For the first time in our fish identification series, we're going to look at a sea creature that's not actually a fish. I think leopard sharks are awesome, and hope to come across one in a dive someday.
I assume most people can tell a shark when they see one, so I'll focus on the features that make leopard sharks unique. Clearly the first distinguishing feature is the source of their name. Leopard sharks have long, slender bodies covered in dark ink stain-looking spots. Their underbelly is all white.
They have two dorsal fins. The first is about halfway along its back and the second fin, almost the same size, is close to to the caudal (tail) fin. Leopard sharks also have an anal fin on their rear underbelly. Their caudal fins have a long upper lobe which extends out much further than the lower lobe. The forward dorsal fin and pectoral fins give them their tell-tale "sharky" look.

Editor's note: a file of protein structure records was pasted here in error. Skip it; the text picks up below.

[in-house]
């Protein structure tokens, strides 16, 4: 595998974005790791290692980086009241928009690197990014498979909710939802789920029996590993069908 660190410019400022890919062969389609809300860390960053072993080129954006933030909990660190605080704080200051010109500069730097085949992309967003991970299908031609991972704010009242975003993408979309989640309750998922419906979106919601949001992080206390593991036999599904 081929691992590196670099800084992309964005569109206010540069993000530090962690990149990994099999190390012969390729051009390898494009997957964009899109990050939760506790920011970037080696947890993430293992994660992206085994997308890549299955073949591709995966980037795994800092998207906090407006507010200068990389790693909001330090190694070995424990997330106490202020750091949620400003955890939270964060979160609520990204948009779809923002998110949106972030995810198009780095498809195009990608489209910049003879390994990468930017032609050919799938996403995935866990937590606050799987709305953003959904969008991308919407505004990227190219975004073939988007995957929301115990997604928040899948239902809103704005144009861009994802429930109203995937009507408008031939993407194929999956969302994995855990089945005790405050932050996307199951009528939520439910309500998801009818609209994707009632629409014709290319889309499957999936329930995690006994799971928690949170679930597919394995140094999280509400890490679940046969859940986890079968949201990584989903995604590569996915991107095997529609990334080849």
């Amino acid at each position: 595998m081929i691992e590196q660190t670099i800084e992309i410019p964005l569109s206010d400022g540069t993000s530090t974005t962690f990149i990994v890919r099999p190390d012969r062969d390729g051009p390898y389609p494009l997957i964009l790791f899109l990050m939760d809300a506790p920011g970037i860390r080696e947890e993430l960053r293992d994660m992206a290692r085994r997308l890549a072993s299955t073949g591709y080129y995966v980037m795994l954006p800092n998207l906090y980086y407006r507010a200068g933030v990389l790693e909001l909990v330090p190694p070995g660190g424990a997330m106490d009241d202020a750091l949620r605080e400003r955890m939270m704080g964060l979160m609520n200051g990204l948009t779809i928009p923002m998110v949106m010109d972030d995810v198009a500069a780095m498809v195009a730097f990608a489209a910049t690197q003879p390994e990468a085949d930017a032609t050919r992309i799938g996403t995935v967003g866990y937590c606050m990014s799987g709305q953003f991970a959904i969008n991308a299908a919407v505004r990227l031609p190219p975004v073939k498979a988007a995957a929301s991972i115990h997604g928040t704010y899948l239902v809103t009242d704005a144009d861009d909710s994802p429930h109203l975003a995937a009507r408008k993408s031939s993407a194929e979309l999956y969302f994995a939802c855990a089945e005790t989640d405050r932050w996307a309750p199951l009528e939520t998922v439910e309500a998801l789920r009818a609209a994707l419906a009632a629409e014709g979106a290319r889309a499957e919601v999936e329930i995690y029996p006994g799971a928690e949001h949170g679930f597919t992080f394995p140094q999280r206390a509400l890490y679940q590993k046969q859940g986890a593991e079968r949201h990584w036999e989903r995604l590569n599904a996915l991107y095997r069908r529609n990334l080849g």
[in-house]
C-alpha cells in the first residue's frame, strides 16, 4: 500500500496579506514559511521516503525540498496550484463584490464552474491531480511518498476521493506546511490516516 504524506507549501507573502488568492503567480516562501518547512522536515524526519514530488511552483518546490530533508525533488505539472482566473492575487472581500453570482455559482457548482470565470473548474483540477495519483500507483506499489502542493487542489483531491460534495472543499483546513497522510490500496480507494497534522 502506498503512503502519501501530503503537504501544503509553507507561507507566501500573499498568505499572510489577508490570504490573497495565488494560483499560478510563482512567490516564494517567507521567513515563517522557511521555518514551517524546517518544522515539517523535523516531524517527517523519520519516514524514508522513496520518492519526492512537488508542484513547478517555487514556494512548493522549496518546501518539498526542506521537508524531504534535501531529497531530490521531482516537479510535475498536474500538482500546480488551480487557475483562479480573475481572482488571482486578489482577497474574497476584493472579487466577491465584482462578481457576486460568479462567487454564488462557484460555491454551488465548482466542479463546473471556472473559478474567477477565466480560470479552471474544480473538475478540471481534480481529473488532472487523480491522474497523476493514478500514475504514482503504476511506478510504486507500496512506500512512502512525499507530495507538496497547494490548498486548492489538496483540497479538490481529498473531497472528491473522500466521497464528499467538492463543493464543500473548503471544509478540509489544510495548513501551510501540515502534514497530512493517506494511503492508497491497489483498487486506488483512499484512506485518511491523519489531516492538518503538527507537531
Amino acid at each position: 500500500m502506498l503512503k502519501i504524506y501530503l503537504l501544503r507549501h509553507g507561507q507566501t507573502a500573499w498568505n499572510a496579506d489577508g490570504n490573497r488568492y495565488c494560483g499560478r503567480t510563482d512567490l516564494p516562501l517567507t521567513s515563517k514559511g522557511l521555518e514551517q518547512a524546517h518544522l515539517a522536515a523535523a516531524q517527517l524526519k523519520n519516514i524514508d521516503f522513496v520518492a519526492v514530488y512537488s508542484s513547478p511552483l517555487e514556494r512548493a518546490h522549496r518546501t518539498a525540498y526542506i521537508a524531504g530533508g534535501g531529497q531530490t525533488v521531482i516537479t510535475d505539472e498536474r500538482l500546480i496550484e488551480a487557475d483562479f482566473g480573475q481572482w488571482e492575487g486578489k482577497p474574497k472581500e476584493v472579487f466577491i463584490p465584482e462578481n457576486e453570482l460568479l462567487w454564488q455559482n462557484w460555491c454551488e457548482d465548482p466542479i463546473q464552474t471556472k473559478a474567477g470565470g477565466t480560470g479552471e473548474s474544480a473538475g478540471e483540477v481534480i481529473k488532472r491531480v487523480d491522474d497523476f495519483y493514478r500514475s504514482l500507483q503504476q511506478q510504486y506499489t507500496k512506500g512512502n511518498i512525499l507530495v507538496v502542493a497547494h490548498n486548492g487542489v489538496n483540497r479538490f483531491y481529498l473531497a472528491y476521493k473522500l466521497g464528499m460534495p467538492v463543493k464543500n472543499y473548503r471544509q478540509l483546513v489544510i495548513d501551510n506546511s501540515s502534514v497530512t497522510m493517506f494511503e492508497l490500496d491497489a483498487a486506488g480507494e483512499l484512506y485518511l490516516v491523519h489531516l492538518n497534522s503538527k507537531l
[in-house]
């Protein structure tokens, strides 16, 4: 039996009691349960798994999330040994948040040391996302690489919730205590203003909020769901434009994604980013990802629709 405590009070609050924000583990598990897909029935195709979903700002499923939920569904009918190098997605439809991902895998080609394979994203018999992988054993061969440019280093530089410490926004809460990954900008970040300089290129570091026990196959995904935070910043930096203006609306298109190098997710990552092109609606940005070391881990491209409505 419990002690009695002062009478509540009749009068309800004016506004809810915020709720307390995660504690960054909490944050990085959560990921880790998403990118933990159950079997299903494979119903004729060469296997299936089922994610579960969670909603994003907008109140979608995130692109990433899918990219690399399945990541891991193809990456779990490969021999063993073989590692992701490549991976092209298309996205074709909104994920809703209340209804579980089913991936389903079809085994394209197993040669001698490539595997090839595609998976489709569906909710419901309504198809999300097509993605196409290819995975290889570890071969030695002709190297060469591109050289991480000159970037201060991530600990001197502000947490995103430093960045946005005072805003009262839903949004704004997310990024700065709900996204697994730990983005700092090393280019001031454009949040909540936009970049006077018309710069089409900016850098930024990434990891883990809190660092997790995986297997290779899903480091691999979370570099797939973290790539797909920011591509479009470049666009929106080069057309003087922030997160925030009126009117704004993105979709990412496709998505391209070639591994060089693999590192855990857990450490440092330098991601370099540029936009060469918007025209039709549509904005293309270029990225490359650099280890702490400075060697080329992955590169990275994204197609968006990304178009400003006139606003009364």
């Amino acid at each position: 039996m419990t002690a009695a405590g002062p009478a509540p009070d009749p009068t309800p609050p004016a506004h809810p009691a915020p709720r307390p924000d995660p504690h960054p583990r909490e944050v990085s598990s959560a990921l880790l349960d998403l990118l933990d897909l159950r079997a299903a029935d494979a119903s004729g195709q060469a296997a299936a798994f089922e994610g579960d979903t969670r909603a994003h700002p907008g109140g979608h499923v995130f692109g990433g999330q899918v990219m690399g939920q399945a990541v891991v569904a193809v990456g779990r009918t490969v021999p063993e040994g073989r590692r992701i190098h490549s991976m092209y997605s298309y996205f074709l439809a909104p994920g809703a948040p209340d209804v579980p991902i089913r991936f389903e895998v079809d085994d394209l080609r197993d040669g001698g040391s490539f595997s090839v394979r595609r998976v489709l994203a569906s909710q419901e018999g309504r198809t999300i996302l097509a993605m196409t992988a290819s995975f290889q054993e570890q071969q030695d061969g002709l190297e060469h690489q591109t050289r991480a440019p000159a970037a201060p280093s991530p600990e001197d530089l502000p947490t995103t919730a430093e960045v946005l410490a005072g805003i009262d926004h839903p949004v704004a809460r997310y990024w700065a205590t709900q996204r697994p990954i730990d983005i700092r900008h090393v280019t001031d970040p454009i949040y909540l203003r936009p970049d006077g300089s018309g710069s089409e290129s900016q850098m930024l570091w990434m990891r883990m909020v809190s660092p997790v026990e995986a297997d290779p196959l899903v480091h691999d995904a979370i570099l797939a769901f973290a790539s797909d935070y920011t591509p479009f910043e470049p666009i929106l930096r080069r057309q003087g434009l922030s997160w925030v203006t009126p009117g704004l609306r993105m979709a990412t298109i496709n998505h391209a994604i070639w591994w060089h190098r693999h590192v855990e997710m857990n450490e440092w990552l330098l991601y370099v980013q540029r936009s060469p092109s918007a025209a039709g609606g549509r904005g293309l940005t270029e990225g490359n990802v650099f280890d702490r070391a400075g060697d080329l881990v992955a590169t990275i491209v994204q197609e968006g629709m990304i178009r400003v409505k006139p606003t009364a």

Leopard sharks have mouths on the bottom of their heads, probably for easy consumption of bottom-dwelling food like crabs and clams. They grow to lengths of 1.2 - 1.5 m (3.9 - 4.9 ft).
Geography and habitat
The leopard shark is found along the Pacific coast of North America, as far north as Oregon all the way down to Mexico. They like muddy or flat ocean bottoms in relatively shallow water (5 m / 15 ft).
They are often found in bays or estuaries, although there have been plenty of sightings in kelp beds and rocky reefs. They usually are found relatively dormant on the ocean bottom. They are harmless to humans, but don't go harassing them.